And this time the Appeals Court agreed, somewhat. In their 63-page decision, the Court stated that the substantial costs already borne by Exxon in cleanup and loss of cargo lessen the need for deterrence in the future. While actual damages are designed to compensate a plaintiff for actual loss, punitive damages are designed more for deterrence, and are assessed if malfeasance is found. However, the Appeals Court did not vacate the punitive damages altogether, in deference to the 1994 Anchorage jury's finding of malfeasance on the part of the Exxon Valdez captain, Joe Hazelwood. Indeed, Hazelwood himself was tried separately, but Alaska state prosecutors failed to convince the jury that Hazelwood was intoxicated at the time of the grounding, even though by his win admission, Hazelwood had "two or three vodkas" between 4:30 and 6:30 the night of the spill. Subsequent tests showed his blood alcohol content at .061. However, the defense argued that the blood samples were taken nearly ten hours after the incident and were mishandled. Most states, including Alaska, do not allow samples after three hours and a preservative required to halt fermentation was not added to the sample. Fermentation could have added to the amount of alcohol in the sample making the result invalid.

As a result, Hazelwood was acquitted on all felony charges, but was convicted of a misdemeanor charge of negligent discharge of oil, fined $50,000, and sentenced to 1,000 hours of community service.

Nevertheless, it's time to put this case to bed. The Appeals Court has significantly reduced the punitive damages, recognizing that Exxon may have been overtargeted. For Exxon to continue to appeal this case now would inflict grave damage upon their reputation and seriously hinder their ability to successfully win the Alaska natural gas pipeline contract. In light of their $36.1 billion profit in 2005, they can afford to pay it. From a public relations standpoint, they can't afford NOT to pay it.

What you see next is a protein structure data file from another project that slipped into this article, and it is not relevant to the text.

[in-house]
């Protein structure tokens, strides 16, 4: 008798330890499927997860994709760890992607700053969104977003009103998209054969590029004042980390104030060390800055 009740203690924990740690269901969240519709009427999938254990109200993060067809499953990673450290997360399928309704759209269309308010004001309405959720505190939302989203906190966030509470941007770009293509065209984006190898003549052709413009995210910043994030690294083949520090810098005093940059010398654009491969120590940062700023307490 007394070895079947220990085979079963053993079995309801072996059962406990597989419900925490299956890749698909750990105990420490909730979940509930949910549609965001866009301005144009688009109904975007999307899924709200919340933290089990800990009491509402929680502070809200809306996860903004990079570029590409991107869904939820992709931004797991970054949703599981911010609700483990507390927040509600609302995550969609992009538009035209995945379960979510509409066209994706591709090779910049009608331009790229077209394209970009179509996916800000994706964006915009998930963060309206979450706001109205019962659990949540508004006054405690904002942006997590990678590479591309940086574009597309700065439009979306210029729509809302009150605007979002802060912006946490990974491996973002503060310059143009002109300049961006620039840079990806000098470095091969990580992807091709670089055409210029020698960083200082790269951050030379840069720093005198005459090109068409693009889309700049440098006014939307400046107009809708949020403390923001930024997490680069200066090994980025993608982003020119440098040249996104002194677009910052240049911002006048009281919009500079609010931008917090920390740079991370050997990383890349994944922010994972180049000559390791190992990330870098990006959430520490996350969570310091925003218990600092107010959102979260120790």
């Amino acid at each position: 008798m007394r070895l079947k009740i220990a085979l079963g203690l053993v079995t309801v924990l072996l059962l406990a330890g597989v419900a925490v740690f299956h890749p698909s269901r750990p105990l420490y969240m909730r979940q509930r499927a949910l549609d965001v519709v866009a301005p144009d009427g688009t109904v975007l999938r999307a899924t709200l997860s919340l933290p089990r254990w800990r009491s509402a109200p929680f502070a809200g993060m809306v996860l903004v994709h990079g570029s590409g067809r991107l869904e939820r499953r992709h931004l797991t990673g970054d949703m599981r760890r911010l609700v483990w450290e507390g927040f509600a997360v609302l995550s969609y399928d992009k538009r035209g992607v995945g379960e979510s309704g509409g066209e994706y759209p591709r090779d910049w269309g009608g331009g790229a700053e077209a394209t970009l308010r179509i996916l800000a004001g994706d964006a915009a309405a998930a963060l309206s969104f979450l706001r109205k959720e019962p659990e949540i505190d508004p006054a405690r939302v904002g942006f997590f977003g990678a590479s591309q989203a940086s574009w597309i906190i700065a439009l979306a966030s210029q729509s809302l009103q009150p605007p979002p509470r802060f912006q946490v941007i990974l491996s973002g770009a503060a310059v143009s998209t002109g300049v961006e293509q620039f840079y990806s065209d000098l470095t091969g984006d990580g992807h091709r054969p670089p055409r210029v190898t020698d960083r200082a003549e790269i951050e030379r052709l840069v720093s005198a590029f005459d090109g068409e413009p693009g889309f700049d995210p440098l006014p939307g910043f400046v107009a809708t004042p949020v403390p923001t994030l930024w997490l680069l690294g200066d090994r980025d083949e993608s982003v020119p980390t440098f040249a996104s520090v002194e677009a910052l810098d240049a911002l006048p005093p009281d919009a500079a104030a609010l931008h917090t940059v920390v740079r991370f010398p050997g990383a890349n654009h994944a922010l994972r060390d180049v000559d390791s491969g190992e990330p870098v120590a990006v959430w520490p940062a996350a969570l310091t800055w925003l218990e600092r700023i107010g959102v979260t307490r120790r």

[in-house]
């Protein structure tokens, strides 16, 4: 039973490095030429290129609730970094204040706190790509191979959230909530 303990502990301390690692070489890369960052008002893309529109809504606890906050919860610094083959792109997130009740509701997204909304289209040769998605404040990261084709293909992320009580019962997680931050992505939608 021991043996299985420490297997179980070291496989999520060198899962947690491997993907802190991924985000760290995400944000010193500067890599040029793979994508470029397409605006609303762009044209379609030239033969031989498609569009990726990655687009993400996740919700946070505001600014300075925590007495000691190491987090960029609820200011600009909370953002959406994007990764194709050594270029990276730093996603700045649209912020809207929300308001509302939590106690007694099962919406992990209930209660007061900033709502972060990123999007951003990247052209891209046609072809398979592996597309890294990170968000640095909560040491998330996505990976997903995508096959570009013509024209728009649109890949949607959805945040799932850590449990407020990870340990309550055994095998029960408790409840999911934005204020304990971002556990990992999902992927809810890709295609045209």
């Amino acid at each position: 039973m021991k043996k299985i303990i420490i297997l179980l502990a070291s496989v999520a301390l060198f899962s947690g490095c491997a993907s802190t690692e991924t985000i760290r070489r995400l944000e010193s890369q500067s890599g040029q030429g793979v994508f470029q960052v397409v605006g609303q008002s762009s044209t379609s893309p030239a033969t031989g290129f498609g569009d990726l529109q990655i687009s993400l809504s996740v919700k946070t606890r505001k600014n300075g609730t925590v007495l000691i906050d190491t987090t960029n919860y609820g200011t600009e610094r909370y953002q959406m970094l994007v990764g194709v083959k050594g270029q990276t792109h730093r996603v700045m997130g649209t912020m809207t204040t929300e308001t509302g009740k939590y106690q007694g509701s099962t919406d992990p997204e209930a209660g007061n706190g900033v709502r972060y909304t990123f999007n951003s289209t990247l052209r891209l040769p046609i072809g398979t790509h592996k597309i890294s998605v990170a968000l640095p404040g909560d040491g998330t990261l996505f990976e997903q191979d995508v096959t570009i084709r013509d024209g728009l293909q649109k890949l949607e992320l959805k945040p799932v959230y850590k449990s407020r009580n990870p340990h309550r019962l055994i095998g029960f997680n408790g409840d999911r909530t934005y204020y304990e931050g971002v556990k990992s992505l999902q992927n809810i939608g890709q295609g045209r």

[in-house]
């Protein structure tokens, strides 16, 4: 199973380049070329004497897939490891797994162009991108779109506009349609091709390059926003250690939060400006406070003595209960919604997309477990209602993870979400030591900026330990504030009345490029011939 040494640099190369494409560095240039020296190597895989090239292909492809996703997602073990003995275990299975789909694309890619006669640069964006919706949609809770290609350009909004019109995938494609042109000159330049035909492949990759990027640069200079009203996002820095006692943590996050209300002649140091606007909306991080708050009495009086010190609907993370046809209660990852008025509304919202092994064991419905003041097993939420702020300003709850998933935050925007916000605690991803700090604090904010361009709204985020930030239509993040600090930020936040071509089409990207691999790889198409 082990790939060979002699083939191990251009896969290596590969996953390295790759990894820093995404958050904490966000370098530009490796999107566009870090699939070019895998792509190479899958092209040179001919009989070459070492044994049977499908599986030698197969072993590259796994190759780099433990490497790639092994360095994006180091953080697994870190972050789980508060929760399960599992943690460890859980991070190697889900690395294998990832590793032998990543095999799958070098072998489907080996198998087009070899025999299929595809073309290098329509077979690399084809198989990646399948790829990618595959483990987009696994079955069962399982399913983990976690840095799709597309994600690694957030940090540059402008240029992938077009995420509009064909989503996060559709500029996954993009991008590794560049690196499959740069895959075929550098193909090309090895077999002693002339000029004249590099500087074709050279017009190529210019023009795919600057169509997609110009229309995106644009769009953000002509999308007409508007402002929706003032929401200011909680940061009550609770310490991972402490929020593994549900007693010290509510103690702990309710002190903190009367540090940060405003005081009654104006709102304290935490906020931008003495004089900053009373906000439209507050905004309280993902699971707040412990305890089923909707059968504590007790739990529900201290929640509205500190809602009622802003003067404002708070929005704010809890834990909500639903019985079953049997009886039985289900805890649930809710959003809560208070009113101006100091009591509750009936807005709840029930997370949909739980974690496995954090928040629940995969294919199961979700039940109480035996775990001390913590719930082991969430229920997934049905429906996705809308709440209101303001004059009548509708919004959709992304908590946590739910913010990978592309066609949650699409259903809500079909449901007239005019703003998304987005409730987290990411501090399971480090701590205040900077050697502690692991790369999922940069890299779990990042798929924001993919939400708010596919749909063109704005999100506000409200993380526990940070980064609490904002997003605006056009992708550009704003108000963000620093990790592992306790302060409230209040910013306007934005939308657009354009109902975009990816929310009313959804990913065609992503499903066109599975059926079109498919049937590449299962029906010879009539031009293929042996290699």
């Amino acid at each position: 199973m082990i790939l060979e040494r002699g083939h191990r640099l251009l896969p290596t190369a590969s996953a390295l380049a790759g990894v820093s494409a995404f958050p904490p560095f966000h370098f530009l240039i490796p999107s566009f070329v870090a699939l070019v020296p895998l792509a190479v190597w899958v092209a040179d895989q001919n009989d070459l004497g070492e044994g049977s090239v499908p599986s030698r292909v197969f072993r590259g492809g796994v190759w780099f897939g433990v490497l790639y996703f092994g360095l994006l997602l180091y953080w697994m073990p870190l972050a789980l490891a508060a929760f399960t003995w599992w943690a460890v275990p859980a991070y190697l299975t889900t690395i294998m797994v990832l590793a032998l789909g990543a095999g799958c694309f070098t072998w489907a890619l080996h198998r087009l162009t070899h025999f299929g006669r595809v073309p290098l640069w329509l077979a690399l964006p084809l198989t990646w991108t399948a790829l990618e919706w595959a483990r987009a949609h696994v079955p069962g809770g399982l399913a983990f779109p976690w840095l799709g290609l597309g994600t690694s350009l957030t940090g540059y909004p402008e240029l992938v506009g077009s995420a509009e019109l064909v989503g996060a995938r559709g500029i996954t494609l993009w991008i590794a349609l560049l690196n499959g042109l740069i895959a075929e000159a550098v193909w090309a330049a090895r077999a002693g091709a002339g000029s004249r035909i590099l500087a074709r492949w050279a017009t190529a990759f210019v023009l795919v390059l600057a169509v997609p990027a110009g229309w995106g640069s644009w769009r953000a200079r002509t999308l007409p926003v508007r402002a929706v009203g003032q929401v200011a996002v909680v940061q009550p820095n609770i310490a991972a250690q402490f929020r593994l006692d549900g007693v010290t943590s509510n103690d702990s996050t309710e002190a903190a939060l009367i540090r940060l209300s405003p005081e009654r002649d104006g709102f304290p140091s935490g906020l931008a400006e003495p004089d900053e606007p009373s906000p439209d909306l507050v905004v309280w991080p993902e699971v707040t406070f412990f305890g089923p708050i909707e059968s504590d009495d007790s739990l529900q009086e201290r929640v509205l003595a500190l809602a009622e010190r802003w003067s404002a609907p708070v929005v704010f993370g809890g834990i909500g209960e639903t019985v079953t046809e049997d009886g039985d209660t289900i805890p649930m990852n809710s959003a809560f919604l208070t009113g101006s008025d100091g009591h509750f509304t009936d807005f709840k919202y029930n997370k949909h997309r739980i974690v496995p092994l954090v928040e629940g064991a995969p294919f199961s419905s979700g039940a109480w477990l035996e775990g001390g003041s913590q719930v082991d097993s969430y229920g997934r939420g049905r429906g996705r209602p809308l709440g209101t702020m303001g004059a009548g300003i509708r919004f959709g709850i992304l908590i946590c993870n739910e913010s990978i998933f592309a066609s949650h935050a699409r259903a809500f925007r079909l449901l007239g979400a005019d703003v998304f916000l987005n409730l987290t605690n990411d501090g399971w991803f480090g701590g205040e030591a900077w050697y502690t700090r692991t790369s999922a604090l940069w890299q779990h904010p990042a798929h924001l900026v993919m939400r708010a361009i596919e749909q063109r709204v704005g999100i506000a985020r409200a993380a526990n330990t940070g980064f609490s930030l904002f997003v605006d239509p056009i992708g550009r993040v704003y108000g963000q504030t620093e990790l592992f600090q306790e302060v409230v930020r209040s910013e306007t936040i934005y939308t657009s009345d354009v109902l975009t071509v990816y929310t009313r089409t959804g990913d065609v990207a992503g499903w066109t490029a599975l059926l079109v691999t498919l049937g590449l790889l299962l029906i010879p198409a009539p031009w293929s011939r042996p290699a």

And it's time for the plaintiffs to recognize that they simply "ain't gonna get the $5 billion no way, no how". Ten percent of the claimants have already died. Let's at least get part of the loaf if they can't get the whole loaf. And let's get it to them while they're still alive.

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  1. Over 8000 fishermen out of 12,000 boat owners at the time of the spill were never compensated by Exxon for loss of income when fish prices went south following the spill.

    In Exxon's world, this is MOST of the fishermen were initially paid.

    Exxon sat on its hands and refused to mobilize to prevent the spread of the oil following the grounding.

    They could have blown up the tanker which would have prevented the spread of oil. they refused

  2. Thanks for your comment, Anonymous. However, the longer this case continues, the longer they will go without. At some point, is it not useful to settle for a lesser amount, so long as it doesn't go to the lawyers? The lawyers should be separately compensated.

    The fact that Exxon "sat on its hands", which is clearly apparent by all public accounts, was taken into account by the Appeals Court when they upheld $2.5 billion of the damages. However, the Court apparently distinguishes between negligence and malevolence.